This page is about the card game Buraco as played in Brazil. Similar games are played in some other countries, and there are separate pages about:

Buraco is a four-player partenrship game related to Canasta, and in some ways similar to Samba, in that the aim is to meld combinations of seven or more cards that can be either sets of equal rank or sequences in a suit. As in several of the newer games of this family each team is dealt an extra hand of cards which is picked up by the first member the team who plays all the cards from their initial hand.

Buraco originated in South America, probably in the 1940's, and is still widely played there. A similar game Burako is played in Argentina using tiles instead of cards, and since the 1990's a variation Burraco has become extremely popular in Italy.

Several versions of Buraco are played in Brazil, where the game is also known as Canastra, Biriba or Perida. Buraco Aberto (open buraco) will be described first, then the differences in Buraco Fechado (closed buraco), and finally some other variants.

Players and Cards

There are normally 4 players in two fixed partnerships. The deal and play are clockwise. A 108-card pack is used, consisting of two standard 52-card packs with four wild jokers, known as curingão. The twos, known as curinga can be used either as wild cards or as natural twos in sequences. The card values are:

  • Each joker: 20 points
  • Each two: 10 points
  • Each ace: 15 points
  • Each K, Q, J, 10, 9 or 8: 10 points
  • Each 7, 6, 5, 4 or 3: 5 points.


The first dealer is chosen by drawing cards and thereafter the turn to deal passes to the left. The player to dealer's right cuts the cards and forms two 11-card piles (mortos) from the cut portion: these are put aside to be taken by the first player of each team who runs out of cards. The dealer deals the cards one at a time from the remainder of the pack: 11 to each player. The remaining 42 cards are stacked face down to form the draw pile (monte). The game begins with the discard pile (lixo or bagaço) empty.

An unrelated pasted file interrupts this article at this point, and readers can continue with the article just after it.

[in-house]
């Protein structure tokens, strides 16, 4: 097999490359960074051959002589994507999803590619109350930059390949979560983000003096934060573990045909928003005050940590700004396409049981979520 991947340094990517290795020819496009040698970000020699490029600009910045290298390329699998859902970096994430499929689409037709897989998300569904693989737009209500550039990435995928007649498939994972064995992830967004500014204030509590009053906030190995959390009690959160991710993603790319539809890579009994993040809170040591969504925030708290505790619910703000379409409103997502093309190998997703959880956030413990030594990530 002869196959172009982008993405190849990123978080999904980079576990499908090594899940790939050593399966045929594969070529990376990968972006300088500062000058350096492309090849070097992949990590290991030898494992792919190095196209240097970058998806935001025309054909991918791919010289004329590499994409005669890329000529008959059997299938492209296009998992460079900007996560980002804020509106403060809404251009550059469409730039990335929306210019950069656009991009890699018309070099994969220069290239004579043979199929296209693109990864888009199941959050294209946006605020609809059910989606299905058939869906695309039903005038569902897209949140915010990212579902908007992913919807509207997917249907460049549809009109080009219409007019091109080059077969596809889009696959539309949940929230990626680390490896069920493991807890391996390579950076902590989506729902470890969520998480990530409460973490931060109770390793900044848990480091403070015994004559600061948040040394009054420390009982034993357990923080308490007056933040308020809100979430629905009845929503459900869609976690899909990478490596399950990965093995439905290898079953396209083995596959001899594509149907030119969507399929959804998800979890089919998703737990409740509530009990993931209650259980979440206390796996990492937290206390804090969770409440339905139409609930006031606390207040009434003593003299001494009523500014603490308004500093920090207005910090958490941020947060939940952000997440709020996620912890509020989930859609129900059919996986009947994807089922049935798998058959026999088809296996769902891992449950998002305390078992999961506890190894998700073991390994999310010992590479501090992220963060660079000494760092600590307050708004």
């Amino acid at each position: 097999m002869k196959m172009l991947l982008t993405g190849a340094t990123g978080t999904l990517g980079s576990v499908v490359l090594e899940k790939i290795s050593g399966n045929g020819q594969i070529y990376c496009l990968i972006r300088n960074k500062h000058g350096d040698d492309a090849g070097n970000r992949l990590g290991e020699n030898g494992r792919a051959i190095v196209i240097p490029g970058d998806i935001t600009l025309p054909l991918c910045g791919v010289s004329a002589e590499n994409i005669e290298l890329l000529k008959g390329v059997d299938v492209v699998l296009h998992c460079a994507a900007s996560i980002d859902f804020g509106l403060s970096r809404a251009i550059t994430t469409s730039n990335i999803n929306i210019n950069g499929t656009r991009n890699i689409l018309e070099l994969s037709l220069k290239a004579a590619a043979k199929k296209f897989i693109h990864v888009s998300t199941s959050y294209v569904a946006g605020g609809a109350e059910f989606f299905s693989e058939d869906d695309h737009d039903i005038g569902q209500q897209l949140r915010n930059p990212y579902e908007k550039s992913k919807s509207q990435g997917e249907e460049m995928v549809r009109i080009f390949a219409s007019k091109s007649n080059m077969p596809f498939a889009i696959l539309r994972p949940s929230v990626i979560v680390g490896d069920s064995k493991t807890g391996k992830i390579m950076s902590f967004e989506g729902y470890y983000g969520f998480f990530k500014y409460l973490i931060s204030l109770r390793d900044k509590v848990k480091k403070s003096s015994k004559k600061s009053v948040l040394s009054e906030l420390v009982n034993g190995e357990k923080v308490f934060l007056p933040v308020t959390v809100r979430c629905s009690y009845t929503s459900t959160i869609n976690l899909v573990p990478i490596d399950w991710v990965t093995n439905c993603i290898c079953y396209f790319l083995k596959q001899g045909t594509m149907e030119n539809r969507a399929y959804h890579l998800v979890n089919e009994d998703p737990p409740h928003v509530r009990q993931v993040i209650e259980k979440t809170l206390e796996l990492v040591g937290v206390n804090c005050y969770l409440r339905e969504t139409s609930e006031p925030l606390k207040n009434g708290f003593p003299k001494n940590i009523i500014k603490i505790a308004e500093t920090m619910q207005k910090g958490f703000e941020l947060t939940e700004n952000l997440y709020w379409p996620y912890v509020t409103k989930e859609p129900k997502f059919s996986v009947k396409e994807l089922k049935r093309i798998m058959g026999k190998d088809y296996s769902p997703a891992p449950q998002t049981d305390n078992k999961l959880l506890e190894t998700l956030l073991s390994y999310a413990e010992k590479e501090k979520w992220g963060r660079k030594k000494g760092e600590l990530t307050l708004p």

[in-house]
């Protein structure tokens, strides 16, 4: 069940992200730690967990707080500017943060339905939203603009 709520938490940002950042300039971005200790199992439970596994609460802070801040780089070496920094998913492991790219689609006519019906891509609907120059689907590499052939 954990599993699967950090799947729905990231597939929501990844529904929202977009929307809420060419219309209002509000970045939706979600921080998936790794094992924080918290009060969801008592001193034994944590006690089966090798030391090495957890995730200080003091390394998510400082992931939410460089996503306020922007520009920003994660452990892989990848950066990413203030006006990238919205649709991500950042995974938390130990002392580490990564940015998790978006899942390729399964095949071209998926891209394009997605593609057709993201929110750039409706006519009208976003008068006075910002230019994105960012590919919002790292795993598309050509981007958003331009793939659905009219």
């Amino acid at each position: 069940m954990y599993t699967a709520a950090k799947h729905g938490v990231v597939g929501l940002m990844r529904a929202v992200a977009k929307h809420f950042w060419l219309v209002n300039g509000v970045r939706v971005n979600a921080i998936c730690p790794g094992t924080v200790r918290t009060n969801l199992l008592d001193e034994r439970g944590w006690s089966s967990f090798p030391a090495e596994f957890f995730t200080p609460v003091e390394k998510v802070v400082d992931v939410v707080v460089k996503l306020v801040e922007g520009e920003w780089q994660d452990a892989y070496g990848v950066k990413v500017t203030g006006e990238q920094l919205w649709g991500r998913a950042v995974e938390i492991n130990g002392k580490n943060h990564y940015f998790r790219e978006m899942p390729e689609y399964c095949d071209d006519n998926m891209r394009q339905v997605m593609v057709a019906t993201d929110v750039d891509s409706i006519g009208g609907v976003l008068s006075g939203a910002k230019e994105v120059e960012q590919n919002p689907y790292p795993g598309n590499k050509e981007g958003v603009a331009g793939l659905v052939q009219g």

The aim of the game is to score points by putting down melds. Each team keeps its melds together. Players can add cards to their own team's melds but not to melds put down by their opponents.

A meld consists of a sequence (seguida) of three or more consecutive cards of a suit. For this purpose the cards rank A-2-3-4-5-6-7-8-9-10-J-Q-K-A. It is possible to have a 14-card sequence with an ace at each end. A meld can contain at most one wild card (a joker or a two) as a substitute for a missing card. A two of the correct suit can alternatively be used as a natural card, immediately below the three, and it is possible for a sequence to contain a wild two or joker in addition to a natural two.

A sequence that contains a wild card is dirty (suja): a sequence consisting entirely of natural cards is clean (limpa). A sequence of seven or more cards is called a canastra, and the team scores a bonus for this.

In Buraco Aberto there are no sets of equal cards, only sequences.


The first player, to the right of the dealer, takes the top card of the draw pile, looks at it, and decides whether or not to keep it. The options for the first player are:

  1. Keep the first card; possibly put down one or more melds; discard one card from hand face up to end the first player's turn.